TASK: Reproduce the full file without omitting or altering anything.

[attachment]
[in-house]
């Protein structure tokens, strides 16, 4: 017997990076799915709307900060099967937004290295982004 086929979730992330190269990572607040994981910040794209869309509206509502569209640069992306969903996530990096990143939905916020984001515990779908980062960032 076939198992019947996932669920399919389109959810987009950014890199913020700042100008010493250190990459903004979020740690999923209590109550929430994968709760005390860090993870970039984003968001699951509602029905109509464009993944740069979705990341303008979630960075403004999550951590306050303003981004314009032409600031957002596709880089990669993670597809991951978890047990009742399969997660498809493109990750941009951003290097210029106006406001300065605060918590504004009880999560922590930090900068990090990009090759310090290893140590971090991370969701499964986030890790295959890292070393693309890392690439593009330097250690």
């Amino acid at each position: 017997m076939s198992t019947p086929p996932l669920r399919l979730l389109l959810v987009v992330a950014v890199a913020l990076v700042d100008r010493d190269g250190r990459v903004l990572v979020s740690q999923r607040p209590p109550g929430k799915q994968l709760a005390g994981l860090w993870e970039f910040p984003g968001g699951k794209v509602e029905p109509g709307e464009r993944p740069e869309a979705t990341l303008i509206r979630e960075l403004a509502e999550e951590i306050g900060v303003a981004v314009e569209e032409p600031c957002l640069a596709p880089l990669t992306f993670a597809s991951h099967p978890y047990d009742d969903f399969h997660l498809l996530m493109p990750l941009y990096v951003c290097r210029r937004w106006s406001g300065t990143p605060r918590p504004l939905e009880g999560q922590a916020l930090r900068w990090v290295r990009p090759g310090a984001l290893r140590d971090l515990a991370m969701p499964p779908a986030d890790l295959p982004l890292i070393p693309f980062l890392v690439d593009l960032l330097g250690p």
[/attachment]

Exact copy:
[in-house]
């Protein structure tokens, strides 16, 4: 017997990076799915709307900060099967937004290295982004 086929979730992330190269990572607040994981910040794209869309509206509502569209640069992306969903996530990096990143939905916020984001515990779908980062960032 076939198992019947996932669920399919389109959810987009950014890199913020700042100008010493250190990459903004979020740690999923209590109550929430994968709760005390860090993870970039984003968001699951509602029905109509464009993944740069979705990341303008979630960075403004999550951590306050303003981004314009032409600031957002596709880089990669993670597809991951978890047990009742399969997660498809493109990750941009951003290097210029106006406001300065605060918590504004009880999560922590930090900068990090990009090759310090290893140590971090991370969701499964986030890790295959890292070393693309890392690439593009330097250690």
């Amino acid at each position: 017997m076939s198992t019947p086929p996932l669920r399919l979730l389109l959810v987009v992330a950014v890199a913020l990076v700042d100008r010493d190269g250190r990459v903004l990572v979020s740690q999923r607040p209590p109550g929430k799915q994968l709760a005390g994981l860090w993870e970039f910040p984003g968001g699951k794209v509602e029905p109509g709307e464009r993944p740069e869309a979705t990341l303008i509206r979630e960075l403004a509502e999550e951590i306050g900060v303003a981004v314009e569209e032409p600031c957002l640069a596709p880089l990669t992306f993670a597809s991951h099967p978890y047990d009742d969903f399969h997660l498809l996530m493109p990750l941009y990096v951003c290097r210029r937004w106006s406001g300065t990143p605060r918590p504004l939905e009880g999560q922590a916020l930090r900068w990090v290295r990009p090759g310090a984001l290893r140590d971090l515990a991370m969701p499964p779908a986030d890790l295959p982004l890292i070393p693309f980062l890392v690439d593009l960032l330097g250690p």